Monday, July 08, 2013

urban fairy tales

1. come and knock on our door, take a stoop that is new

AK and I really needed a break, so we decided to take a quick trip to San Diego this weekend. Then we decided we needed a break from labor-intensive breaks, so we canceled it at the last minute. Who says I’m not capable of spontaneity?

That’s how we found ourselves, Sunday night, at Griffith Park watching the Independent Shakespeare Company perform a play not by Shakespeare (that’s how independent they are, I guess). It was called She Stoops to Conquer, an eighteenth-century farce by Oliver Goldsmith about a young woman trying to determine whether her betrothed is a tongue-tied goof or a lecherous Casanova. He has a rep for being the former with society ladies and the latter with barmaids.

These cousins have to pretend they're in love. Of course!
Most comedies of that era are basically Three’s Company episodes, which is why the heroine sets up elaborate ruses designed to reveal her man’s true character. The moral of every story is, Why communicate when you could use trickery! Also, re: the heroine’s barmaid disguise, which she dons after meeting him in her teal taffeta finery, all characters written before 1900 seem to have that condition wherethey can’t recognize faces. I’m curious whether this is strictly a literary device, or whether it seriously has something to do with how we saw the world before widespread photography.

The play was a little long, as you can imagine a two-and-a-half-hour episode of Three’s Company might be, but well acted, with glam rock touches on the period costumes and a lot of genuine LOLs.

A group of three girls sat on a picnic blanket in front of us, dressed in high-waisted shorts and floral crop tops. I.e., the clothes of the early nineties, which I wore in high school, now worn by college students.

Alberto poured white wine for our little group and said, “Looking at them, I think, This is totally the kind of thing I did when I was in college in New York. But then I remember, Wait, I’m doing this now. Here.

“Nostalgia is weird,” I agreed.

2. love is a dangerous yet well trod angel

I tried to describe what it had been like, on Saturday, to reread parts of Weetzie Bat, a YA book I fell in love with in middle school and again in college. Like the Little House books, Song of Solomon and Rent, it was instrumental in shaping how I write and how I view the world. It’s a sort of urban fairy tale about a pixie-like punk chick and her boyfriend and her bff and her bff’s boyfriend and their magical life in the Hollywood Hills. I can see now how it’s a snapshot of late-eighties punk culture with a touch of New Age culture, but at the time it just seemed saturated with magic.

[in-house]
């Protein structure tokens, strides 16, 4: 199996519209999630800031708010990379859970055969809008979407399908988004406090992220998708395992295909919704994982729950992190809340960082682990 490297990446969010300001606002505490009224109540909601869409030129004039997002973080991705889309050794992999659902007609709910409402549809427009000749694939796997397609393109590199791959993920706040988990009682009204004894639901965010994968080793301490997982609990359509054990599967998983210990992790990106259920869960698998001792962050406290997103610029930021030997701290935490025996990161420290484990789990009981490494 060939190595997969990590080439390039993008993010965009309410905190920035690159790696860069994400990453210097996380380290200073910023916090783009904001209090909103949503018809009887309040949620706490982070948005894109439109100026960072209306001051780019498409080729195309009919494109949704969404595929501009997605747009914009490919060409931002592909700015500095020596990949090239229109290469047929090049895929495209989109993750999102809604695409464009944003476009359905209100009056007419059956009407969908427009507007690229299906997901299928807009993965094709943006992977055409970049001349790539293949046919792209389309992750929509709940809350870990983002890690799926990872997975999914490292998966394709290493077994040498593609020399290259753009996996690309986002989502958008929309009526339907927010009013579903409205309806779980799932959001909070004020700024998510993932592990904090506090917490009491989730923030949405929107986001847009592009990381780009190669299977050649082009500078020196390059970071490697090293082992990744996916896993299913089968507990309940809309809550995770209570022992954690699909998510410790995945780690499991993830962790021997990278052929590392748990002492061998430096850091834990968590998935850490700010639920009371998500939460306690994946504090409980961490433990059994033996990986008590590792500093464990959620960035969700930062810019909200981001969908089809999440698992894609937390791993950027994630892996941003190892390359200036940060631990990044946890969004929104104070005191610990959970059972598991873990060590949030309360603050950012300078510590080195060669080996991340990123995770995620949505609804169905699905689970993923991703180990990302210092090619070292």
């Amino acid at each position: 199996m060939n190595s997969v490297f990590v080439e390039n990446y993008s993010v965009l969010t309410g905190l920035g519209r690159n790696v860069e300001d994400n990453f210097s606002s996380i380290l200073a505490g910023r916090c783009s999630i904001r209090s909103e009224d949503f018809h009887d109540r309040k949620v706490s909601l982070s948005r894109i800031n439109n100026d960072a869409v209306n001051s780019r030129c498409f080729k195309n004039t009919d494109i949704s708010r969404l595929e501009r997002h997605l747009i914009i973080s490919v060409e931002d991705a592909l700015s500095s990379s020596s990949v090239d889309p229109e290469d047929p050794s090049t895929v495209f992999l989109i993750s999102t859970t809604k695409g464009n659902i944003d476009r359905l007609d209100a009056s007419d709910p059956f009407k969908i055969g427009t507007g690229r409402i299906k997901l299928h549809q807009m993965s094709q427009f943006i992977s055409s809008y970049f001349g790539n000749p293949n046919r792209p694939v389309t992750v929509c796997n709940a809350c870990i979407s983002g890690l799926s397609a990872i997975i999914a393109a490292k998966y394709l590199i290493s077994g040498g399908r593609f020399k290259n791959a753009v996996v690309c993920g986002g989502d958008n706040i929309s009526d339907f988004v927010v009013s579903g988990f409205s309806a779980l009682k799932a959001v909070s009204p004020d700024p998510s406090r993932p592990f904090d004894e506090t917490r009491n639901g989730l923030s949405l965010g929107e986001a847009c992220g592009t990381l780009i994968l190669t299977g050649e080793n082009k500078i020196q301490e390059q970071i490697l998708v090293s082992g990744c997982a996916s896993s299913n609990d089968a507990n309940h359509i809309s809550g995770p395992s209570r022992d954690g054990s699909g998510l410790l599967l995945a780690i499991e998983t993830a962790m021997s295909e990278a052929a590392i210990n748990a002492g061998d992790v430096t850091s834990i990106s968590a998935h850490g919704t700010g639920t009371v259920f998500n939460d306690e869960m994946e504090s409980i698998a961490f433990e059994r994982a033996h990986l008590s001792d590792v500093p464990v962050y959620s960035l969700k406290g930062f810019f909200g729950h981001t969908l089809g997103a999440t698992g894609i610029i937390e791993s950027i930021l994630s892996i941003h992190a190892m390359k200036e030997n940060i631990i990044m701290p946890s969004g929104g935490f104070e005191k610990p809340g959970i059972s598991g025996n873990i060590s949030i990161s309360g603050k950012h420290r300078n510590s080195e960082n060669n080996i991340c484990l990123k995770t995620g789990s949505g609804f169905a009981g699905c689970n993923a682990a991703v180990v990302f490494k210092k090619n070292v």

First edition of Weetzie.
In middle school, the magic was the faraway variety—a taste of queerness and color and danger. In college, it was the so-close-I-could-taste-it variety. Once I broke through the suburban curtain, reading about Oki Dog and Graumann’s Chinese and the Farmer’s Market was like reading about celebrities I’d just met. Having read about them in 1989 was what made them celebrities.

Now, sitting on my bedroom floor and organizing AK’s bookshelf (because now that I no longer have cancer as an excuse, even my weekly cleaning seems like it should be above-and-beyond), sentences like “She massaged My Secret Agent Lover Man’s pale, clenched back with aloe vera oil and pikake lotion” seem kind of comical. Less subculture-y and more Whole Foods-y than I remembered, although in 1989, whole foods were still a subculture.

Or this one: “At Noshi, they ordered hamachi, anago, maguro, ebi, tako, kappa maki, and Kirin beer.” Why the restaurant and beer brand name-checking? This is a text from a time when my references were different, and when the cycle of subculture-to-mainstream-appropriation was just slightly slower and looser.

But other passages still sparkle with their vivid, chaotic lists: “And so, Witch Baby stayed on in the house…eating up all of Duck’s Fig Newtons, and using Dirk’s Aqua Net, and insisting on being in My Secret Agent Lover Man’s movies, and dressing up in Weetzie’s clothes, and pulling heads off Barbie dolls and sticking them on the TV antenna and ruining the reception.”

When the sun set in Griffith Park, the coyotes came out. They yipped in packs just beyond the abandoned animal cages of the Old Zoo. They sounded too close and crazy and human to be real, but they were.

3 comments:

Claire said...

I miss Griffith Park.

It's curious reading your nostalgic takes on books from your youth. I enjoy them, and yet am reminded I didn't become a reader until I was an adult. I read during elementary school but during middle and high, it was just what we had to for school.

Cheryl said...

I took a reading break between undergrad and grad school--it was only about a year, but all I did during that time was watch the Style Network and E! True Hollywood Story.

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